The children of recent immigrants to the United States do not lead to higher crime rates in U.S. schools, regardless of whether the school is located in a rural, suburban, or urban area, a new study by Janice Iwama, assistant professor at American University’s School of Public Affairs, and her colleagues has revealed. However, the researchers also found that “downward” assimilation due to the impoverished and racialized circumstances of the reception of many immigrant families may contribute to a worsening spiral of criminal behavior and punishment.
The paper, entitled “Context of Reception and School Violence: Exploring the Nexus of Immigration, Race/ Ethnicity, Place, and School Crime,” was co-authored by Prof. Iwama and social scientists from Arizona State University, The University of Texas at Austin, Ithaca College, Wayne State University, and Mississippi State University.
“There is a continuous growth of the immigration population in the U.S., particularly with second and third generation students,” said Prof. Iwama. “Our study sought to understand whether immigrants are associated specifically with increases in crime and whether the location of their high-schools and how these children are received by the community has any impact on those rates of crime.”
Using a nationally represented sample of schools from the U.S. Department of Education, Prof. Iwama and her co-authors studied children of immigrants in different settings across the U.S. and discovered that they are less likely than their U.S.-born classmates to commit violent, property, or substance offenses, even in the most heavily segregated urban schools. According to the U.S. Census data from 2017, twenty-five percent of all youth in American schools have at least one immigrant parent, a percentage that is predicted to increase to 33% by 2040.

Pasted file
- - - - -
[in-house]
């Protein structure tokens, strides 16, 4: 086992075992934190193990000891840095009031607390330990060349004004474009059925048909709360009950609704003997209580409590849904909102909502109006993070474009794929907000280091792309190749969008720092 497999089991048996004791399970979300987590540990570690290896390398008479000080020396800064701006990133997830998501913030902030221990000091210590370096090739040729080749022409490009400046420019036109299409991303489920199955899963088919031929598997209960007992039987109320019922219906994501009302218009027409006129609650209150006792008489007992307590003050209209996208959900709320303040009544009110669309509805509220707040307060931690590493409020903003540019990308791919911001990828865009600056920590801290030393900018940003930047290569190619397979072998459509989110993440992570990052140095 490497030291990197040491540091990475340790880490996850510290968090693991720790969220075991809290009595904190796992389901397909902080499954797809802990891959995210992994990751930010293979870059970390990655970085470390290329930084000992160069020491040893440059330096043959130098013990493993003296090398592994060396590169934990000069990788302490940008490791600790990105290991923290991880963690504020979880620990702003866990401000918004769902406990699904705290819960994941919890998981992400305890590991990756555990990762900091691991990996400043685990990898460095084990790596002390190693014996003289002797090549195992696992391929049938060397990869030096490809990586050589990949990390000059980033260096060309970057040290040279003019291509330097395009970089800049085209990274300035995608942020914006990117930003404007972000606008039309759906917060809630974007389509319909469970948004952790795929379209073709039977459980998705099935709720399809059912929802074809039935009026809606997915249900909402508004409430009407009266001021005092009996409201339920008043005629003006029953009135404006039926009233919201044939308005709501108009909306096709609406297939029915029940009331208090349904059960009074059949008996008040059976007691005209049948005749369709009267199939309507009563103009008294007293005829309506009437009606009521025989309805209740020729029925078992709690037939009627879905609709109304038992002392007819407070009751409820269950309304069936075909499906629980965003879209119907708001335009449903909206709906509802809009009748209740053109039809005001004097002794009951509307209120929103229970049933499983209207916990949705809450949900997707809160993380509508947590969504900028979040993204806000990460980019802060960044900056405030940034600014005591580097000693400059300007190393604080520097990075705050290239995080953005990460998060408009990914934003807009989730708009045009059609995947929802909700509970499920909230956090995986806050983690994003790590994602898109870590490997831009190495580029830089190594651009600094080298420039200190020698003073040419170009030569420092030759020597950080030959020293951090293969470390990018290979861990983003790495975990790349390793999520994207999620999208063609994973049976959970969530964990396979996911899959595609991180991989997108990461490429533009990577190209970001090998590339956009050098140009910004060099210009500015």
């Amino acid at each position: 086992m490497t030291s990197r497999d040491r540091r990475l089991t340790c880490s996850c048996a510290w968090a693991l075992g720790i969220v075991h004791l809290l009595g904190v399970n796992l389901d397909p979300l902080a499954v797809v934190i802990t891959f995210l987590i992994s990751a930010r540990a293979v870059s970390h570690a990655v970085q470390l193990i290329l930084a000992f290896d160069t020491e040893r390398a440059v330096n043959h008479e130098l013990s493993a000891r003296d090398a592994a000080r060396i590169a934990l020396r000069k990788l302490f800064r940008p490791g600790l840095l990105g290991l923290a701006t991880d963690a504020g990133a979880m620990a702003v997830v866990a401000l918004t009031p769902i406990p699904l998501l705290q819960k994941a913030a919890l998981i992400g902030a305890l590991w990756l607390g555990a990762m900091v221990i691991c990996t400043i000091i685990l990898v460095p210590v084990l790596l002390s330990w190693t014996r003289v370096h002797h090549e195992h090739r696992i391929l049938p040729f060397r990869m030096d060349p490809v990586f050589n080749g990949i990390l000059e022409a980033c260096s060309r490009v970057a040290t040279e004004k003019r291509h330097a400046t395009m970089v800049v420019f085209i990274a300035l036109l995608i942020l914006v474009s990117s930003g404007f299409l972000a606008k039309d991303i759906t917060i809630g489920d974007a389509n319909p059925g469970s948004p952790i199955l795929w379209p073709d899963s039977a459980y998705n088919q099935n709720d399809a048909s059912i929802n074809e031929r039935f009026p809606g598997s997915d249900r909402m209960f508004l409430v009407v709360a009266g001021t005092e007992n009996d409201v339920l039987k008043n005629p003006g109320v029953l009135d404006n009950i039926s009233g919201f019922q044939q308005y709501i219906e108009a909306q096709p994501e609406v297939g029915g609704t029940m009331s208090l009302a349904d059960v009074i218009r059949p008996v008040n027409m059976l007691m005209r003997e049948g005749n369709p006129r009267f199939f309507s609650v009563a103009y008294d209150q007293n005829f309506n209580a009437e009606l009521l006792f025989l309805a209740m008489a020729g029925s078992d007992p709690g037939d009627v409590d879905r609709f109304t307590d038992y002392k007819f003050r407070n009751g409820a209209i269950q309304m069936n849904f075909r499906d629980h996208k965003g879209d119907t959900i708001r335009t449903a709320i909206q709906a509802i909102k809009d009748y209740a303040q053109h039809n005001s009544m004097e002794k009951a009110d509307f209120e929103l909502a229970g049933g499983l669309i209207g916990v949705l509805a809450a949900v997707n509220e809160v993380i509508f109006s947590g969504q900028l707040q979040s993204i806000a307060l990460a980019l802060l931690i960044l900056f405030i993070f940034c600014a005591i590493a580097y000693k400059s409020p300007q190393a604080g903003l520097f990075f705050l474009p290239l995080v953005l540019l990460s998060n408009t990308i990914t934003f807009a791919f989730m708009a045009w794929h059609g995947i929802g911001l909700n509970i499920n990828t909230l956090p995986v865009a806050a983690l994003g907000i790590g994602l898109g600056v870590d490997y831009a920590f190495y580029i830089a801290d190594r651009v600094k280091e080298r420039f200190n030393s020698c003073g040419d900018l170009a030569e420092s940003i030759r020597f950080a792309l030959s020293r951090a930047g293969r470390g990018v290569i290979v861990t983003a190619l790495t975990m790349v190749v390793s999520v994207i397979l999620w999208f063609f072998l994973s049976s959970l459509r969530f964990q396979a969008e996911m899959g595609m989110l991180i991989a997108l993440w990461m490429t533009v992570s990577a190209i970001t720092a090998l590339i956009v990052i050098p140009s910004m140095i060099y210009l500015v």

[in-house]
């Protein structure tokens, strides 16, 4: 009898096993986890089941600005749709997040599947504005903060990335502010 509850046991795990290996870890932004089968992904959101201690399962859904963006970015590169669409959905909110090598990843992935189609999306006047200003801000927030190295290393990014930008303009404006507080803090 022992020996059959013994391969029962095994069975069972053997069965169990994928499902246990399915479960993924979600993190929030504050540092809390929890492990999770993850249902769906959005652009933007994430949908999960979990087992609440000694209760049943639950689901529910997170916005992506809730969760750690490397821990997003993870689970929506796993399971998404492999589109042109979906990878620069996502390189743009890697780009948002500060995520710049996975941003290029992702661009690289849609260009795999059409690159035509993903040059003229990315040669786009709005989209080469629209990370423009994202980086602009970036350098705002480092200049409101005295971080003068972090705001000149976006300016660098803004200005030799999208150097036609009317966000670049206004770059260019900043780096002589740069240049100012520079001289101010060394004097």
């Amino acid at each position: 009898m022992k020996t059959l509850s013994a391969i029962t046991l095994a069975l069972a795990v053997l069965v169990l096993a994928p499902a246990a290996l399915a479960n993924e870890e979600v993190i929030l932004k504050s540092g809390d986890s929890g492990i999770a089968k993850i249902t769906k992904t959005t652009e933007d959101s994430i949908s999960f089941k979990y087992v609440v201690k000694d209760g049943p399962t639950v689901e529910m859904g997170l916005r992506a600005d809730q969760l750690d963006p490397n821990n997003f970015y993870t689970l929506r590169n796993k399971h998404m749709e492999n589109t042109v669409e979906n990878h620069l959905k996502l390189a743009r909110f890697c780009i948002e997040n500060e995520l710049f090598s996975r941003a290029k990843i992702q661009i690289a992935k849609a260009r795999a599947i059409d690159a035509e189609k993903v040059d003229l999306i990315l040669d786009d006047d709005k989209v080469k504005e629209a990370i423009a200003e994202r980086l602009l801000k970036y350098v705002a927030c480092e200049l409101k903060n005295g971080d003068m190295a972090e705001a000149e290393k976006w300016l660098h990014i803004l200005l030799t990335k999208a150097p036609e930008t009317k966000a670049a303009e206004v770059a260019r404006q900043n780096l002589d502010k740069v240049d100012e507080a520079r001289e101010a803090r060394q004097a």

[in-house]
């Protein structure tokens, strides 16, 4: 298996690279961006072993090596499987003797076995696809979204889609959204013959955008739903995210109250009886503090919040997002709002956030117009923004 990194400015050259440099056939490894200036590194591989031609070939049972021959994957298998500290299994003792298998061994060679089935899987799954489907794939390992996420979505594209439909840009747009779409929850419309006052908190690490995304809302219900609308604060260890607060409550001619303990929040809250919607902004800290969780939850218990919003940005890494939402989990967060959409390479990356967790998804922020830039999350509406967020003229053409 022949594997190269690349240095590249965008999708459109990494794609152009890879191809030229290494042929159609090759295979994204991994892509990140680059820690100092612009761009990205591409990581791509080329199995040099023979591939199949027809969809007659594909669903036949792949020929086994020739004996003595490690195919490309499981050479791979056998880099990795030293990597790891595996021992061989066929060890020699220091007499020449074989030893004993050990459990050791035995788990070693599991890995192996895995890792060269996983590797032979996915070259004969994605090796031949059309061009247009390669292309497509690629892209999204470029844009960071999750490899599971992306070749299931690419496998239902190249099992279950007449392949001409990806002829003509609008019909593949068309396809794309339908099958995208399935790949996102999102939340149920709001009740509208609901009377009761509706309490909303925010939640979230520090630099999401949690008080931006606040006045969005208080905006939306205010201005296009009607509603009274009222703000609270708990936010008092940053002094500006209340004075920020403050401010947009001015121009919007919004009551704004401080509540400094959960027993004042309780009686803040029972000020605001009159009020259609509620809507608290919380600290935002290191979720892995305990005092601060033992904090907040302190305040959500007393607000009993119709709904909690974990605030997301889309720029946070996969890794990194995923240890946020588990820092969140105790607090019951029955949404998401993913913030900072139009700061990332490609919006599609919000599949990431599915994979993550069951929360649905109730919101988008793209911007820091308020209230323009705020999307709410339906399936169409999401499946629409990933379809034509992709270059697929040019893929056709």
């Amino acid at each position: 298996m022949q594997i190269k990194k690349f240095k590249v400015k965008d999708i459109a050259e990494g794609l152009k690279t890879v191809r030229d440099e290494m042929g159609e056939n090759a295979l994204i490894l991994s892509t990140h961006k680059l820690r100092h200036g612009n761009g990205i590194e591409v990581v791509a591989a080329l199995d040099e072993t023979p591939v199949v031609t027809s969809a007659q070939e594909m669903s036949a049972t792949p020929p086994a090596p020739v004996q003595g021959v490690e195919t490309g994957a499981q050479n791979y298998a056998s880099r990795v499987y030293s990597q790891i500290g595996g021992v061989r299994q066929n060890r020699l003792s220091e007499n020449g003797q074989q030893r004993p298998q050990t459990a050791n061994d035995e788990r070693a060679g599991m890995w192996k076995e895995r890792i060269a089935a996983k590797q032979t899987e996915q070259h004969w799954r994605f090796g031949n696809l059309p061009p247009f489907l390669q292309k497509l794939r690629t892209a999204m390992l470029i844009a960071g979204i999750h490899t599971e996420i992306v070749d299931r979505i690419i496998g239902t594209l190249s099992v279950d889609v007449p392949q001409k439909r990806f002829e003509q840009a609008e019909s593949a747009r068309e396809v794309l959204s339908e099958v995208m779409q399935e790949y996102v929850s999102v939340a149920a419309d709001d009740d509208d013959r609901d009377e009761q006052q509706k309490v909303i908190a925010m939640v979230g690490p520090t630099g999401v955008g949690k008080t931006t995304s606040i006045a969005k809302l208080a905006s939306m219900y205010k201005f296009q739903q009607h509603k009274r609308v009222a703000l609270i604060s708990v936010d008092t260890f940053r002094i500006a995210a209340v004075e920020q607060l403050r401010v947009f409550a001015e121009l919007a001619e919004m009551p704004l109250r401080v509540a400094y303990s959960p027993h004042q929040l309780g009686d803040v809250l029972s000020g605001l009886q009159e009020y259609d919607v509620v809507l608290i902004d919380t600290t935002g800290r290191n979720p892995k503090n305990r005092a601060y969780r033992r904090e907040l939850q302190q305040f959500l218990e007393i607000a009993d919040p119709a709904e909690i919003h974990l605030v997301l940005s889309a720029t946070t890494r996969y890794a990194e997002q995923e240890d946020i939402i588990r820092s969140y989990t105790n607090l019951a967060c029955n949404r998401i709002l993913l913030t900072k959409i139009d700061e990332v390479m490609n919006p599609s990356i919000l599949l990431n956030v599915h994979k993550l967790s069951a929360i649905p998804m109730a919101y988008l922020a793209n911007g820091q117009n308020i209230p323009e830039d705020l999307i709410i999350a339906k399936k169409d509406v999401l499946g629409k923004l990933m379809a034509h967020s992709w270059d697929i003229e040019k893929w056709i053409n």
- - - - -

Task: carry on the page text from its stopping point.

Prof. Iwama notes that the children of immigrants are often 'law-abiding' because many immigrant parents and children are socialized with native cultural beliefs of respect for authority and have optimistic attitudes about their family’s upward mobility. But, she says, persistent racial and ethnic educational and school inequities across U.S. schools and communities eventually erase this optimism.
The study’s findings confirm that the historic and persistent racial and ethnic educational and school inequities across U.S. schools and communities are affecting the schooling, educational opportunities, and racialization of the children of immigrants.
“As they achieve most of those negative characteristics of America, including growing more violent, that they are less likely to succeed in the future,” Prof. Iwama reports. “Because so many immigrant children attend schools that tend to have very poor resources and tend to live in very poor communities with high levels of crime, they are more likely to experience this downward assimilation. We tested that theory and, although we did find that reception of immigrants impacts their future success, the crime piece is not created by the newly-arrived immigrant population.”
The study analyzed national level data from the National Center for Education Services that offered information about the school characteristics, the population, and levels of violence based on both what the schools reported and what principals reported in separate interviews for each of the schools. The study was published in a journal article in the Sociology of Race and Ethnicity of the American Sociological Association.